- Feds tout nearly 200 arrests, $625K in seized cash in Texas border crackdown
- Joy Behar: Sarah Palin should be ‘turning letters over on some game show’
- Rhino poacher in South Africa sentenced to 77 years in jail
- John Kerry defies FAA and flies to Israel to talk peace
- Beretta leaves Maryland over gun laws, heads for Tennessee
- Neal Boortz defends Hillary Clinton for representing child rapist
- House task force to recommend National Guard on border, faster deportations
- Top federal judge uses pizza to explain complex Obamacare situation
- Obama, Biden overhaul job training programs
- Drought-plagued Californians turn to paint to keep lawns green
Inside the Beltway
Question of the Day
THE KAGAN QUESTION
Supreme Court Justice Elena Kagan is “the justice who knew too much,” says Carrie Severino, chief counsel for the Judicial Network. Judge Kagan was directly involved in the defense of the Patient Protection and Affordable Care Act (PPACA), Ms. Severino says, and should therefore recuse herself from any consideration of the legislation before the Supreme Court.
“As President Obama’s top advocate, Kagan headed the office responsible for formulating the administration’s defense of PPACA - and oversaw the arguments both on appeal and in the lower courts because of PPACA’s national importance. The president is now asking her to adopt the very same positions her office helped craft for him on this matter, but this time, as a Supreme Court justice,” Ms. Severino observes.
“Her jump from advocate to judge on the same issue raises profound questions about the propriety of her continued participation in the case. Moreover, the legitimacy of any decision where she is in the majority or plurality would be instantly suspect if she chooses not to recuse herself. To use a sports analogy, would anyone trust the outcome of a close game where the referee had been a coach for one of the teams earlier in the game?”
POLL DU JOUR
• 51 percent of Americans disapprove of the job President Obama is doing.
• 45 percent say they “will probably vote” for Mr. Obama in 2012; 42 percent will vote for the Republican candidate.
• 6 percent say their vote depends on the identity of the GOP candidate, 5 percent are not sure and 2 percent would vote for “another party.”
• 28 percent of those favoring Mr. Obama would vote for him “with enthusiasm,” 22 percent with “some reservations,” 5 percent because he is the nominee.
• 11 percent would vote for former Massachusetts Gov.Mitt Romney with enthusiasm if he were the Republican nominee.
• 30 percent would vote for him with reservation, 11 percent because he is the nominee.
Source: An NBC News/Wall Street Journal survey of 1,000 U.S. adults conducted Nov. 2-5.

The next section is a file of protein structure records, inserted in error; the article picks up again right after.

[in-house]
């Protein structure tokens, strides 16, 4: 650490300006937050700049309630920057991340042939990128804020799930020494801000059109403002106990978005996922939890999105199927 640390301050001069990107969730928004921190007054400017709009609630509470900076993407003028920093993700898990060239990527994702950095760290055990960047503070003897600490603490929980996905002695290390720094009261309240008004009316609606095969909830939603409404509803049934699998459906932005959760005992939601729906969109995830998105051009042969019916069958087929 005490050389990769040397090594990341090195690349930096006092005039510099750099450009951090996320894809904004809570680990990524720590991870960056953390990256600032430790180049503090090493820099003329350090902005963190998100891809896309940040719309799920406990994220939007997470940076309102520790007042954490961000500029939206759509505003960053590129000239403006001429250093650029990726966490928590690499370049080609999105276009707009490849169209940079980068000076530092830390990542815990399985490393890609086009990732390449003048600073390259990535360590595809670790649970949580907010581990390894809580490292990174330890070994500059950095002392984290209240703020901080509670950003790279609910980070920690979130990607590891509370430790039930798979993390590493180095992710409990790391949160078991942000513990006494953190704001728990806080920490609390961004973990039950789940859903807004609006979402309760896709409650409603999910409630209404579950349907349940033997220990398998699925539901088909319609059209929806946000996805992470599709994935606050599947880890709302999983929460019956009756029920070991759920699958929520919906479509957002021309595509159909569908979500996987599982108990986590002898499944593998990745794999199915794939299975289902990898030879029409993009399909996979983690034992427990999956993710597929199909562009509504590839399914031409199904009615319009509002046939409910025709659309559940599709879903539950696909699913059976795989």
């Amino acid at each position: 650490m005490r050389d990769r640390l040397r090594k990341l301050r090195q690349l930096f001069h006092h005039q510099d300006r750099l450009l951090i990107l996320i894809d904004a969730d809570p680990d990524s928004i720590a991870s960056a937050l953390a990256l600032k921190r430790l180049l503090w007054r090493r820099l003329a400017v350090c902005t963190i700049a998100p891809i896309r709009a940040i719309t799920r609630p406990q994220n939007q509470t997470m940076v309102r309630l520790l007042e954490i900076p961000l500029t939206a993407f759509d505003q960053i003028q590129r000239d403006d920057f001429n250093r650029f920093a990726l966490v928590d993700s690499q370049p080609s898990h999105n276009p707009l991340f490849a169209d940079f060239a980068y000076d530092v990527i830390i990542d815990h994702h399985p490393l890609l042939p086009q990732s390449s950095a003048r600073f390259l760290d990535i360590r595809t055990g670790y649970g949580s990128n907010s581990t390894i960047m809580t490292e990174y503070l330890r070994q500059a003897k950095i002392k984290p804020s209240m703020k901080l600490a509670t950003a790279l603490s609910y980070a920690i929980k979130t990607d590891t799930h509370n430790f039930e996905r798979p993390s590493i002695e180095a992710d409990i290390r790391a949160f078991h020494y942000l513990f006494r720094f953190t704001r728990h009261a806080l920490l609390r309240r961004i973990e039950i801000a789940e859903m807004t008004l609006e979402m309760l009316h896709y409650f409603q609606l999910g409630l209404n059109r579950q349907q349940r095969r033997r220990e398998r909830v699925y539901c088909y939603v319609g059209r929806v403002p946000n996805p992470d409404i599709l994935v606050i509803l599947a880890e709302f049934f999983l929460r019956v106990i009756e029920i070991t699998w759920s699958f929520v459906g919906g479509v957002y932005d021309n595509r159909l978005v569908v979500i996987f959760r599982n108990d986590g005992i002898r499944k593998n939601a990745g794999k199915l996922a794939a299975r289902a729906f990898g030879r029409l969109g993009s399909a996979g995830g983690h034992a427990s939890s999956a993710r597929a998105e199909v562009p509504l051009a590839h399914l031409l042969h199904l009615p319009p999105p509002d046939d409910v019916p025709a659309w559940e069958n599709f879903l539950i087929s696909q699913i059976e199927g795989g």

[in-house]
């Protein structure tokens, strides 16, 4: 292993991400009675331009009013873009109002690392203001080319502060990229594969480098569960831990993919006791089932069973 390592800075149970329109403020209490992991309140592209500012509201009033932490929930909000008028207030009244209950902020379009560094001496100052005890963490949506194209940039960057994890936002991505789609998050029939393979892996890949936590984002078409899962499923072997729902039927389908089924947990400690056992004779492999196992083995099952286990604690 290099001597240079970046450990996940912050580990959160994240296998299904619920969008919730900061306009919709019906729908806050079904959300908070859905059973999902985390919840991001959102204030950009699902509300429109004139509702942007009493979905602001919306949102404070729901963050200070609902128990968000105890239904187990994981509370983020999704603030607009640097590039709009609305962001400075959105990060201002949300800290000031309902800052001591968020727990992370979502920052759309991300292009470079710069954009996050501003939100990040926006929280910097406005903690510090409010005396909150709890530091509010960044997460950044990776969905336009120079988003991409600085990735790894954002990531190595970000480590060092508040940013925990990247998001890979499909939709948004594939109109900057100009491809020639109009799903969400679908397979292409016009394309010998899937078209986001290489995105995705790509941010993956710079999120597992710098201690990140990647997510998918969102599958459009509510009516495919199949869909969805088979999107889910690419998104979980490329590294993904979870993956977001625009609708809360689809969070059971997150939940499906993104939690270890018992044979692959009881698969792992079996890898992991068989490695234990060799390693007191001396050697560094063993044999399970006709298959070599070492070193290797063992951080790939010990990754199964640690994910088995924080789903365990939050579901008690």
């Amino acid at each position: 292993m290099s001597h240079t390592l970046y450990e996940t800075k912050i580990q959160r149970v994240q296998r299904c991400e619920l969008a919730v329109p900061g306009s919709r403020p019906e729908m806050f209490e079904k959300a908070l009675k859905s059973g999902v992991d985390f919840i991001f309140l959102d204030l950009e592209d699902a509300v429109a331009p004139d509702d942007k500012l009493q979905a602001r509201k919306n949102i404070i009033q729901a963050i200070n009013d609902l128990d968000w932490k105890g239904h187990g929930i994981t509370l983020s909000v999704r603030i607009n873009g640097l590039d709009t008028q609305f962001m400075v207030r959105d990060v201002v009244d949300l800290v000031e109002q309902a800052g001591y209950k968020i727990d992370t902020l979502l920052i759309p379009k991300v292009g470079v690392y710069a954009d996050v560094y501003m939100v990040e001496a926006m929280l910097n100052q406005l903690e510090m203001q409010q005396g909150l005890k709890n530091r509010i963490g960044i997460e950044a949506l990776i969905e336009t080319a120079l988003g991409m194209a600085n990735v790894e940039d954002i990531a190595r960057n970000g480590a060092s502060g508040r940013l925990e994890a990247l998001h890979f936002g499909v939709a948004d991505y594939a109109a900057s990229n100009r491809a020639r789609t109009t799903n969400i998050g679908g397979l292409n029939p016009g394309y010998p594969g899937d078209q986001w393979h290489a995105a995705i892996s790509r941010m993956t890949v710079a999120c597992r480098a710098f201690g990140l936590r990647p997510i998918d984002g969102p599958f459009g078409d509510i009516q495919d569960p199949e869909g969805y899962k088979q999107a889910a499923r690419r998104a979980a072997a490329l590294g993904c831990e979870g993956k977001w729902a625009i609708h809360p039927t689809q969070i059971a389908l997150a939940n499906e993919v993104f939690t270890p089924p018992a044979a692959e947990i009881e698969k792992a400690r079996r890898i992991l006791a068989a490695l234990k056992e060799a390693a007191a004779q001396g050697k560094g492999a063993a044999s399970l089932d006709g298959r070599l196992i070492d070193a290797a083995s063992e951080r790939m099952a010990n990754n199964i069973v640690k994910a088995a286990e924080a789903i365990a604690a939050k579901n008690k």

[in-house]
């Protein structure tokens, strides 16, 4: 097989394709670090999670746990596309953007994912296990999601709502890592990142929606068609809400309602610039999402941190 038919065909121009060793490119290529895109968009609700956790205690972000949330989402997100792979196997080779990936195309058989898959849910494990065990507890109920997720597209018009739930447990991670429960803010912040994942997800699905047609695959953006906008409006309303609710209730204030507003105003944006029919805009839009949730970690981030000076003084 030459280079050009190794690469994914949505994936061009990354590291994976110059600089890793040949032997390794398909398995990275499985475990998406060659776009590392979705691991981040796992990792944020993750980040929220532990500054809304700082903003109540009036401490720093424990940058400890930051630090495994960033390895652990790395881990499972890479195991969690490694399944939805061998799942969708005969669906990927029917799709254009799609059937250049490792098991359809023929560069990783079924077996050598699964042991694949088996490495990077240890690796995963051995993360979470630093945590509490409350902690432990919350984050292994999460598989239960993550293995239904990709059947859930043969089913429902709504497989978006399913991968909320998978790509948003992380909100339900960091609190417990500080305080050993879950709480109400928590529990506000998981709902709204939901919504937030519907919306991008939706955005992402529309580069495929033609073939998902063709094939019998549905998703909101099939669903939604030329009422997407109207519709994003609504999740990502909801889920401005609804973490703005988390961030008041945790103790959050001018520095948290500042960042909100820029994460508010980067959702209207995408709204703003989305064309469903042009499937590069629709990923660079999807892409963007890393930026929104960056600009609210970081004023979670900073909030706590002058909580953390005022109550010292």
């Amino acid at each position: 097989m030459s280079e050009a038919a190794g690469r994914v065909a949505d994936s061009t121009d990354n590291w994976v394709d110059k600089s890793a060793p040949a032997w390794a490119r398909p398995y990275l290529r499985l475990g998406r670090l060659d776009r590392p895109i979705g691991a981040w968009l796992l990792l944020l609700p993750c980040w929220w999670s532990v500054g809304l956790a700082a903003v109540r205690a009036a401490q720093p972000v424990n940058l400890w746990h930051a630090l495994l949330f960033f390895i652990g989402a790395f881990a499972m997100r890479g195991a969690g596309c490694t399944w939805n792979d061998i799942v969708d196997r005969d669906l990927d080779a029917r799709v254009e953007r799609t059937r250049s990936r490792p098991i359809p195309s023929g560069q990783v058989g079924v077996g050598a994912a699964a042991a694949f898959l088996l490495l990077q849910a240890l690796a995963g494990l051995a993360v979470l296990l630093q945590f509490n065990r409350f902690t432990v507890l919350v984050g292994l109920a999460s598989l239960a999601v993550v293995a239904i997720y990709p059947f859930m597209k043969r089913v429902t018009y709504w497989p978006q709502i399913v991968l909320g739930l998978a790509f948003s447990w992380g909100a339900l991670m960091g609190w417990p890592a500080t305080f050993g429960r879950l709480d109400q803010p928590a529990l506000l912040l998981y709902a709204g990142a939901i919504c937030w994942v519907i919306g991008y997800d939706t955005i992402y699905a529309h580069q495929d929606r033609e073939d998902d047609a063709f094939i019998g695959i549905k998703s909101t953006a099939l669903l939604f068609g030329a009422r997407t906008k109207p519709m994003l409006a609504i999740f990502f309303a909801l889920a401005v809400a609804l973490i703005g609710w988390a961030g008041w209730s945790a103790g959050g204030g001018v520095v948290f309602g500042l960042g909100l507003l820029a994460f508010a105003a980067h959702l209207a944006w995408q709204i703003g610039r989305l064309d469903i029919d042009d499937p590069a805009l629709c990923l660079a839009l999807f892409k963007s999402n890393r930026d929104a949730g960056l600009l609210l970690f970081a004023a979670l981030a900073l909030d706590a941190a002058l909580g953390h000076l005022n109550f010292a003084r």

• Terse observations, snappy press releases to email@example.com
© Copyright 2014 The Washington Times, LLC. Click here for reprint permission.
About the Author
- Rick Perry: County jails in Texas have taken in 203,000 'criminal aliens'
- Inside the Beltway: The evolving White House deflection strategy
- Inside the Beltway: White House fundraising — never a dull moment
- Poll: 81 percent of U.S. voters believe Russia 'involved' in downed Malaysian airliner
- Inside the Beltway: Putin popularity soars in Russia
Latest Blog Entries
- A startling 20 percent of Democratic lawmakers already endorse Hillary Clinton for president
- Hey food police: calling obesity a 'disease' is actually a health risk
- Cheese and an 'enhanced experience': White House goes showbiz on the State of the Union address
- Cruz calls it a 'circus': the State of the Union spectacle begins
- Half of American fans say God and 'supernatural' forces are in play during sports events
TWT Video Picks
Retailer pays a price for getting too close to Obama
- IRS seeks help destroying another 3,200 computer hard drives
- David Perdue defeats Jack Kingston in Georgia Republican Senate primary runoff
- 'Straight White Guy Festival' supposedly set for Ohio park
- D.C. appeals panel deals big blow to Obamacare subsidies
- Beretta moving to Tennessee over Maryland gun laws
- Pentagon team dispatched to Ukraine amid crisis with Russia
- CARSON: Costco and the perils of mixing politics and business
- EDITORIAL: A new witch hunt in Salem
- Outrage over $190M border security deal for troubled federal contractor USIS
- ISIL now forcing Iraqi shopkeepers to veil mannequins in Mosul
Obama's biggest White House 'fails'
Celebrities turned politicians
Athletes turned actors
20 gadgets that changed the world
Fighting in Iraq